Does the child already play another instrument (i.e. piano)?
In general, kids who have already been studying music prior to joining band, have an easier time moving to a new instrument. Those kids are likely to stay in band longer than 1 year, and are usually the ones hanging on through high school. And, I find, they grow into adults who still take out their instruments "for fun" and join community bands. The kids will have an easier time learning a new instrument, and so many of them take pleasure in helping their friends learn their new instrument. This is a good indicator that purchasing a flute or clarinet might be a better choice.
Do we think the child will play this instrument more than one year?
Some instruments are very expensive to buy outright. Oboes are the most expensive intermediate level woodwind for purchase. Intermediate oboes, which are the first level of oboe I will ever suggest a parent purchase (there's not reason to ever buy a beginner model oboe because that is truly a monumental waste of money), begin at a $3000 price point. Once you get in to professional models, we're talking close to $11,000.
There are only 2 factors I consider when suggesting a parent purchase an intermediate oboe for a student:
1) the student has outgrown the beginner model, and
2) has expressed an interest in playing well into high school.
There is only one factor that I consider when suggesting a parent sells the existing intermediate oboe and invests in a professional model: The student will be a music major in college
Those parents who have already upgraded their child's flute know that intermediate is usually the point where we stop upgrading. A good intermediate flute (for ex the Yamaha 400 series) will last an amateur flutist their whole life. If it seemed like pro oboes were expensive, then pro flute prices will certainly spin your heads.
Pro flutes BEGIN around $9000 and can run up to $50,000. There are internationally renowned flutists who play on instruments creeping up to the $100,000 range. So you can see why it's important to view intermediate flutes (or gently used lower priced pro models) as the final option.
Clarinets and Saxophones, though, are a different story. Most pro clarinets won't increase past $8000, and around the same for saxophones, unless you get in to custom models and modifications. Intermediate clarinets & saxes are very affordable and truly last a musician a lifetime.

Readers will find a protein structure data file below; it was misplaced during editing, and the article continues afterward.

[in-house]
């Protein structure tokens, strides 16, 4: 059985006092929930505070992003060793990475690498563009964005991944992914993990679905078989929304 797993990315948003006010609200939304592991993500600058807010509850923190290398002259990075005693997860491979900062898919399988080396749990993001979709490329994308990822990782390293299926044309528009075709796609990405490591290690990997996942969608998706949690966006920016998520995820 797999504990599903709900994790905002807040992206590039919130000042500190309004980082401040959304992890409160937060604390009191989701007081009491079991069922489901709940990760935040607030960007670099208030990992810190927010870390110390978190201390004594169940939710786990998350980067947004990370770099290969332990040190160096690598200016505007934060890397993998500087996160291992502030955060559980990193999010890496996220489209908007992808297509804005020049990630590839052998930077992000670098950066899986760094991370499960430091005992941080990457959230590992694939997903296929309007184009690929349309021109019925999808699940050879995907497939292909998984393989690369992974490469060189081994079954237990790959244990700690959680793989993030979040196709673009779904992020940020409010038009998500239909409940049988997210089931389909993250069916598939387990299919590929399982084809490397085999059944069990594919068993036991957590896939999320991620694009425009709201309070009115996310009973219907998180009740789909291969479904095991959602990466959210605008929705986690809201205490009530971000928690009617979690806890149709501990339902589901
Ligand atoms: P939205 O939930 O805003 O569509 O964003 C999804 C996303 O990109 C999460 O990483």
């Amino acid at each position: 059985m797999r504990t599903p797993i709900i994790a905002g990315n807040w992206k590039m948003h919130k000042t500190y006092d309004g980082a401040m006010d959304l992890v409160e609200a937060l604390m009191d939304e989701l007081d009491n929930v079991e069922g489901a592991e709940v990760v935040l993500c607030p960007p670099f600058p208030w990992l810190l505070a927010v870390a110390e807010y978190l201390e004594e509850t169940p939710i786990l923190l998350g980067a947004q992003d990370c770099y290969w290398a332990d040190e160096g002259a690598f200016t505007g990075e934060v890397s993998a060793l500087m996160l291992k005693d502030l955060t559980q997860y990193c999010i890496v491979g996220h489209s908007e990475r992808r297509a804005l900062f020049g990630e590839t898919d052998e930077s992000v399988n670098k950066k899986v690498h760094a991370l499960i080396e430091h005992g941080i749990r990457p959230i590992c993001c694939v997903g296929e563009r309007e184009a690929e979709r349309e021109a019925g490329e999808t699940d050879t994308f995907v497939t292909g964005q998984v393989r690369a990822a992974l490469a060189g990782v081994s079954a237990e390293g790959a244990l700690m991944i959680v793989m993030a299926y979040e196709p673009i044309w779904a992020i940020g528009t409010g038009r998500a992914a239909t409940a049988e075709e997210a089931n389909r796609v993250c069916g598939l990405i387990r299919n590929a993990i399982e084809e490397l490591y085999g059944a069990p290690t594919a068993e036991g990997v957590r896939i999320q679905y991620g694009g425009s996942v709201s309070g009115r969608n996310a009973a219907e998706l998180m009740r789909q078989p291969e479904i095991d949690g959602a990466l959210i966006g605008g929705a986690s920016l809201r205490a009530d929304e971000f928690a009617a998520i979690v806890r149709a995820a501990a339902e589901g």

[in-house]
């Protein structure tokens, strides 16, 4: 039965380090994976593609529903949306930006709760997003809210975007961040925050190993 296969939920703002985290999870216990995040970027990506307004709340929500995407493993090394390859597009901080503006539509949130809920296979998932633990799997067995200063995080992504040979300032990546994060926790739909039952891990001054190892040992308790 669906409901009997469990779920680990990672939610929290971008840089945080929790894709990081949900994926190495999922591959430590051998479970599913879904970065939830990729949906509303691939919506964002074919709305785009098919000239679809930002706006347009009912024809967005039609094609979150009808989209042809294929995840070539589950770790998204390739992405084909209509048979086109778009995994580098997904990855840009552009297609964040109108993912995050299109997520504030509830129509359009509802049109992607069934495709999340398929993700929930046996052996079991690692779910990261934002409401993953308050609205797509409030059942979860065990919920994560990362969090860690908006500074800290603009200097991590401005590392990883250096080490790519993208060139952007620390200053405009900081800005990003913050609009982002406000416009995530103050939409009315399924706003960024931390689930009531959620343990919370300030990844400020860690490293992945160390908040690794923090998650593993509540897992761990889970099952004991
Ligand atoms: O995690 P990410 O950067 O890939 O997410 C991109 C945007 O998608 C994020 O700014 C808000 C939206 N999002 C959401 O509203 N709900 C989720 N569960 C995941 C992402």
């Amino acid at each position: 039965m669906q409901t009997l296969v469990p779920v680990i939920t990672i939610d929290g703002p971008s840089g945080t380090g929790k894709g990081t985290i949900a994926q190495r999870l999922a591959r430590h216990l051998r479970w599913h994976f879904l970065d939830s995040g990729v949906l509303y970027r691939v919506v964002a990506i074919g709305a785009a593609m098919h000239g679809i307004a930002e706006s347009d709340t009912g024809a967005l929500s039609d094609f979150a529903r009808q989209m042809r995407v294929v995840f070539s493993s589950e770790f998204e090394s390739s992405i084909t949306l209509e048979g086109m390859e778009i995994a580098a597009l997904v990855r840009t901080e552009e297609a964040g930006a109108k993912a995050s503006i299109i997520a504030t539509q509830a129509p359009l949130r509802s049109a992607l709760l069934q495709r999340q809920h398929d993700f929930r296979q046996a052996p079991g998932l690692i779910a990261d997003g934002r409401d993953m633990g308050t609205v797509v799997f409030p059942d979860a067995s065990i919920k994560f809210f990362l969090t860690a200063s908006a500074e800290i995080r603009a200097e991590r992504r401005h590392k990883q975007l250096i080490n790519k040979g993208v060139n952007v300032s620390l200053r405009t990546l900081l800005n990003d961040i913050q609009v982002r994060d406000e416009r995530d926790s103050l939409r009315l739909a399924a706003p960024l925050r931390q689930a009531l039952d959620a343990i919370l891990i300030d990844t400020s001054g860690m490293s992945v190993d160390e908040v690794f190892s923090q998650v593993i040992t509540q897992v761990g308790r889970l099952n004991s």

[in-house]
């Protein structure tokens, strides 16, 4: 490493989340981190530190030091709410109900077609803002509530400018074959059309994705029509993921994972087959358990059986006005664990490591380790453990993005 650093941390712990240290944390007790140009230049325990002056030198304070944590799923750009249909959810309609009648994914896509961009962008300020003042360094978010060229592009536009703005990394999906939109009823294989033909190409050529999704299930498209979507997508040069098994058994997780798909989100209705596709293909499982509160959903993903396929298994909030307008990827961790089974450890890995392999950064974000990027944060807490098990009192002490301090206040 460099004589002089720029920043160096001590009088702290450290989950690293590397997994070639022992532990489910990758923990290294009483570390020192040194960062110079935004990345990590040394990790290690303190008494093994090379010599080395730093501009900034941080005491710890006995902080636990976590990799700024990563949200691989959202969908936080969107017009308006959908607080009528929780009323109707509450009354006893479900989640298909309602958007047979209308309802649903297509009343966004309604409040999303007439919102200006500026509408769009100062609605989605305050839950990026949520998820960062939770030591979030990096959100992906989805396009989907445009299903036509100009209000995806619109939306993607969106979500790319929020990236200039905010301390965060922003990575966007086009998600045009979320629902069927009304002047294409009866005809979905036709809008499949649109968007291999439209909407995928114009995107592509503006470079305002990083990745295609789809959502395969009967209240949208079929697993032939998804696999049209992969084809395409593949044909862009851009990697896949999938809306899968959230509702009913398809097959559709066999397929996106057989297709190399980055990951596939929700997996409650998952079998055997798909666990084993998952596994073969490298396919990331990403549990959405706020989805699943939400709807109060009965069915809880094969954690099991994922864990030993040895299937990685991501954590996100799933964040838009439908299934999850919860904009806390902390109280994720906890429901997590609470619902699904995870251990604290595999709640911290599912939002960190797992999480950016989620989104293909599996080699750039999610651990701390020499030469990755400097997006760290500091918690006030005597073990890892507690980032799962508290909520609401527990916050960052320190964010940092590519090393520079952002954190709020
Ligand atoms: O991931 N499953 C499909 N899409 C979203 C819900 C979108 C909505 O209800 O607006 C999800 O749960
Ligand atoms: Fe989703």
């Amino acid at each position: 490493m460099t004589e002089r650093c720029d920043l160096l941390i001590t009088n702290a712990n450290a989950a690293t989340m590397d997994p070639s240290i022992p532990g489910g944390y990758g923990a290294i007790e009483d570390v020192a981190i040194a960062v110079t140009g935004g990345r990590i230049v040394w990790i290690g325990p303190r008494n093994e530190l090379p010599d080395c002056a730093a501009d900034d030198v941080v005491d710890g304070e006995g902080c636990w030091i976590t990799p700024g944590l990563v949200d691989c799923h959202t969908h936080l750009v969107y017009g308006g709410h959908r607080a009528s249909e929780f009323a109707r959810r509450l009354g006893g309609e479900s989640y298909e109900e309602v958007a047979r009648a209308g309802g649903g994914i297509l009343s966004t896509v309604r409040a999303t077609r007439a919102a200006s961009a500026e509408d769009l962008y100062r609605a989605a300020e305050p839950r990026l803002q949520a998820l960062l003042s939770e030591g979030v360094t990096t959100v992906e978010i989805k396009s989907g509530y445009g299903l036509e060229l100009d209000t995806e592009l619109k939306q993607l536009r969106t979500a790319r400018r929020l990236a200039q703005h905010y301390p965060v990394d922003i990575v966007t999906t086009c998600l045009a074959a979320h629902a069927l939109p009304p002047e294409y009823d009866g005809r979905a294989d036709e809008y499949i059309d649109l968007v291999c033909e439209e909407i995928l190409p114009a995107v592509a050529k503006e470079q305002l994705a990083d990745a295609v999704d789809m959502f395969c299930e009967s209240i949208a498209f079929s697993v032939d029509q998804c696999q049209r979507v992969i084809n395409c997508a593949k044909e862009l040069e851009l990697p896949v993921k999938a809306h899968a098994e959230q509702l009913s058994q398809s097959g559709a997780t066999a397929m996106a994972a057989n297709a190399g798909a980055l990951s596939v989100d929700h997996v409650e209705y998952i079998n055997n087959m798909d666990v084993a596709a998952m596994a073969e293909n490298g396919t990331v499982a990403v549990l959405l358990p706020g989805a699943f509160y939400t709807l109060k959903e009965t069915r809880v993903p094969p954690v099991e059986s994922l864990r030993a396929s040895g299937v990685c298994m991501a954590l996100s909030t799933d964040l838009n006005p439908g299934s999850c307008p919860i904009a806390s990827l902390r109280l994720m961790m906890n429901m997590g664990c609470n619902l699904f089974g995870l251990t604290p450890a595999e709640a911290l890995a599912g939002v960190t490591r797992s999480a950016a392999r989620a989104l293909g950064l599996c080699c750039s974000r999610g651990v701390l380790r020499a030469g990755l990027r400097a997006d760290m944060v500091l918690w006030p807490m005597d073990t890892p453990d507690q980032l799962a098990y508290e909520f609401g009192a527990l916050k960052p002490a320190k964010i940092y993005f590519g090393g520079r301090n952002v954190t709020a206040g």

Now that I'm including cellos in my private studio, it's of course important that I bring those instruments up as well. Renting is the ONLY option you have until your child reaches the 4/4 size instrument. You should not even consider buying a 1/4, 1/2, 3/4 cello unless your kid is Yo-Yo Ma playing concertos with the LA Philharmonic.
When you do reach the 4/4 size, the same questions above need to be asked. Beginner level 4/4 models can be as low as $600, so don't panic. That price may make more sense than renting, so again, we'll discuss the options when that day comes.
An advancing student who plans on continuing for fun through their life shouldn't need a cello costing more than $3000-$5000, whereas a music major expecting to be a professional cellist someday... well, let's just say the flute and cello parents may bump in to each other at the bank as they apply for loans.
What is the cost difference between renting and buying?
The simplest formula for determining if renting or buying is best for you is to compare the price of purchase vs. the total rental cost over three years of study (6th, 7th and 8th grades):
Common scenario: $1000 used intermediate flute purchase vs. $50/month rental. You have to ask yourself how you personally feel about paying $330/year to own the instrument vs. $600/year to rent.
Oboe scenario: $2200 used intermediate oboe purchase vs $75/month rental; $730/year to own vs. $900/year to rent
For one person, outright purchase makes sense, for other, the rental gives them peace of mind that they can discontinue payments and give it back.
I always recommend parents buy used intermediate instruments -- in the last 5 years, I have helped parents find and purchase intermediate instruments between $1000-$2200. I recommend parents buy gently used (1 year or less) or brand new professional instruments as this is the one the student will likely use for 10-15 years until they can afford to replace it themselves as a professional musician.
Luckily for everyone besides oboe parents, most flutes, clarinets and saxophones are relatively cheap. Most beginner models of these instruments cost $300-$600, so it's just a simple math equation: will renting for a year exceed the cost of a new one? And if it does, just buy one. You can always sell it (for near to the purchase price as long as it remains in excellent condition) when you upgrade a few years later. And, one more lucky feature of these three instruments is that students outgrow the beginner models at a slower rate than the oboes. You can usually expect 3-4 years on the beginner model before the need to upgrade, and even then, it's really a question of what does the student intend as their next musical step. Play through high school "for fun" may only need an intermediate flute, while someone going off to college to be a saxophone major would require the purchase of a Selmer pro model.
There's no need to navigate this tricky sea on your own. Never think, for a second, that you have to make these decisions on your own. I am always a phone call, email or personal meeting away to guide you through the process.
*Brass instruments are distributed much the same way, but since I don't teach brass, we won't talk about those instruments.